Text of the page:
Thursday, June 29, 2017

The Secret Grave

Ruby, Lois. The Secret Grave
June 27th 2017 by Scholastic Paperbacks
E ARC from Edelweiss Above the Treeline

Hannah and her large, bustling family like living in an old mansion, Nightshade, that had been briefly inhabited by ancestors, even if it makes the summers away from town seem longer and more humid. When Hannah is out in the woods, she meets the mysterious Cady, who wants to be her friend. Cady gets out and about a little, but generally wants to meet Hannah in the woods. She is also not fond of anyone who comes between her and Hannah, and starts to dress like her in an unsettling way. Hannah is even more unnerved when Cady sets off her brother Scooter's life threatening asthma on purpose, and when spooky occurrences take place back at the house. The death of one of the owners years ago seems to have led to many unresolved issues as well as a couple of threatening ghosts. When her friends return from their vacations, will they be able to help Hannah solve the mystery before life at Nightshade becomes truly dangerous?
Strengths: What this lacked in creepy moments at the beginning of the book, it made up for in friend and family drama. Scooter's sever asthma was interesting, and not something I've seen in middle grade literature, although I have many students with asthma. The older sister's desire to go to college and leave her family behind was also a nice touch. This did get creepy later on, and it was fairly apparent to me what Cady's issues were, but she was odd enough that I wasn't entirely certain.
Weaknesses: The Irish grandmother seemed odd, and as far as I can tell, there were no Studebakers manufactured in 1984. (Said grandmother is described as driving one she purchased off  eBay.)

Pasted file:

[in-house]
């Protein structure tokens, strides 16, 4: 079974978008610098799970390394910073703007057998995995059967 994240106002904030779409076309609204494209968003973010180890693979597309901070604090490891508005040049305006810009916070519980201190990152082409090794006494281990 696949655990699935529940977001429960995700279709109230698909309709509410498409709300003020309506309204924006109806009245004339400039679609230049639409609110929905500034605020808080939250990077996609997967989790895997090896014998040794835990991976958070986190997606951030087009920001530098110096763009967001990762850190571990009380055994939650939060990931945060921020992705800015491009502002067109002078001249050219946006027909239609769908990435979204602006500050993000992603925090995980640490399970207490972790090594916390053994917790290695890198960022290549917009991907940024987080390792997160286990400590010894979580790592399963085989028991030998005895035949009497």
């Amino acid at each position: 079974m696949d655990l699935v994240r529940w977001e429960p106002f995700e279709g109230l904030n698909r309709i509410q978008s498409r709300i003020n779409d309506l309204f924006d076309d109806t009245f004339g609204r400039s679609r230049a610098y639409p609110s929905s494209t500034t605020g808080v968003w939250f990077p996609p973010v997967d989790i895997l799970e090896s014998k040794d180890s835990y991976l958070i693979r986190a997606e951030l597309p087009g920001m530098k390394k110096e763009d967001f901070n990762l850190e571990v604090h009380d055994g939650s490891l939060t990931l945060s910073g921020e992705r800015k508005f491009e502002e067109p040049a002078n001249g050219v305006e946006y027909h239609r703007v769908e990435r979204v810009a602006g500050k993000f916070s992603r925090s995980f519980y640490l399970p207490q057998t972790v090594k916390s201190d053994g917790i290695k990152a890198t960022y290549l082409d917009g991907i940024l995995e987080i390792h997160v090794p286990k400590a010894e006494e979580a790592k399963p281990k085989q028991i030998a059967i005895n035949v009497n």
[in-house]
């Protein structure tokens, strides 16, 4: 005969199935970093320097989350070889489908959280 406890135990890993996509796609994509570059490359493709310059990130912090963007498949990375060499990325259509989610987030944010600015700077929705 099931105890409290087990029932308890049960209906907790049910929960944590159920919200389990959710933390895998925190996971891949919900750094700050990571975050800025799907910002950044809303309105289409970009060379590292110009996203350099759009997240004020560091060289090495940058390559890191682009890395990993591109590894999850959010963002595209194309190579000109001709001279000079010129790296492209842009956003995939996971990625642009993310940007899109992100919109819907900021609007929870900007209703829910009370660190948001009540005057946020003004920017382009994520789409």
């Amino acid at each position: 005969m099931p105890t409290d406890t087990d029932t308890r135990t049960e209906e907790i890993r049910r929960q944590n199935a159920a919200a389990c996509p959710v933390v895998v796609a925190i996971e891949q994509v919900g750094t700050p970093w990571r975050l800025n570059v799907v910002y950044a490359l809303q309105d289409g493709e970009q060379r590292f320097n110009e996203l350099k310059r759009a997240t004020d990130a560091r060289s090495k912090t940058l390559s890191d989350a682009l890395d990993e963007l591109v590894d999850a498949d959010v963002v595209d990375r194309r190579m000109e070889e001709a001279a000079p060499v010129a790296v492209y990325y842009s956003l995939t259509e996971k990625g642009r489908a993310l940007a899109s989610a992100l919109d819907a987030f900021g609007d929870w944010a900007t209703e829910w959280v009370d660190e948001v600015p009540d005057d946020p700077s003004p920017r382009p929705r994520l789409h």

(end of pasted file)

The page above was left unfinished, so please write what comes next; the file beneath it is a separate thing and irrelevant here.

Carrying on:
What I really think: I need to read the descriptions on Edelweiss more closely. My students are not fond of paperbacks, and they don't hold up. Luckily, this is available from Follett in a prebound copy. Will purchase a copy.

Bernstein, Jonathan. Live Free, Spy Hard (Bridget Wilder #3)
April 11th 2017 by Katherine Tegen Books
Copy provided by Young Adult Books Central

Bridget really tries to be more like her perfect cheerleader sister, Natalie, but it's hard when you are secretly working as a spy and occasionally have to step out without explanation to, say, save a lot of restaurant patrons from being poisoned. When Natalie is chosen to be the face of a new campaign by the president's wife, Bridget manages to save people from a mutant insect attack... but also get fire extinguisher foam all over the first lady. Jocelyn Brennan isn't pleased when (using her suspension as an excuse to her unaware parents) Bridget is assigned to impersonate the Jamie, the presidential daughter, who has been uncooperative with the campaign. Using nanomask technology and a wig, Bridget is a convincing Jamie. She is almost too convincing when she manages to slip and take a tumble just like the first daughter has done in the past. This infuriates Jamie, but Bridget manages to not only repair her reputation by staging a spontaneous dance routine at another event, but even bonds with Jamie over their love of the boy band L4E. When Jamie goes missing, Bridget is easy to blame. With the help of new annoyance Adam Pacific (and even DaleTookey), she sets out to uncover a major national scandal that involves presidential candidate Morgan Font without her parents realizing why she is gone.

Bridget irrepressibly goes from catastrophe to catastrophe, utilizing nanomarbles, deep fried Mars bars and Cheerminators to further her goals. Since Bridget has been learning spy techniques, she doesn't have to rely on the gadgets quite as much, although it never hurts to have an Uber account.

Carter Strike and Irina don't play as large a role in this volume, except that Bridget's mother remains very irritated by Irina's dashing, exotic style. Carter does save the day from time to time, and is always helpful is smoothing things over with Bridget's family. Jamie and the presidential family are an interesting addition, and adds Bridget Wilder to the list of children who are secret agents protecting the presidents' children, just like Bradford's Connor Reeves, and  Jones' Clayton Stone.

This walks the line between humorous and goofy beautifully, and should be a popular choice with both fans of Carter's Gallagher Girls and Rylander's Codename Zero.

Ms. Yingling

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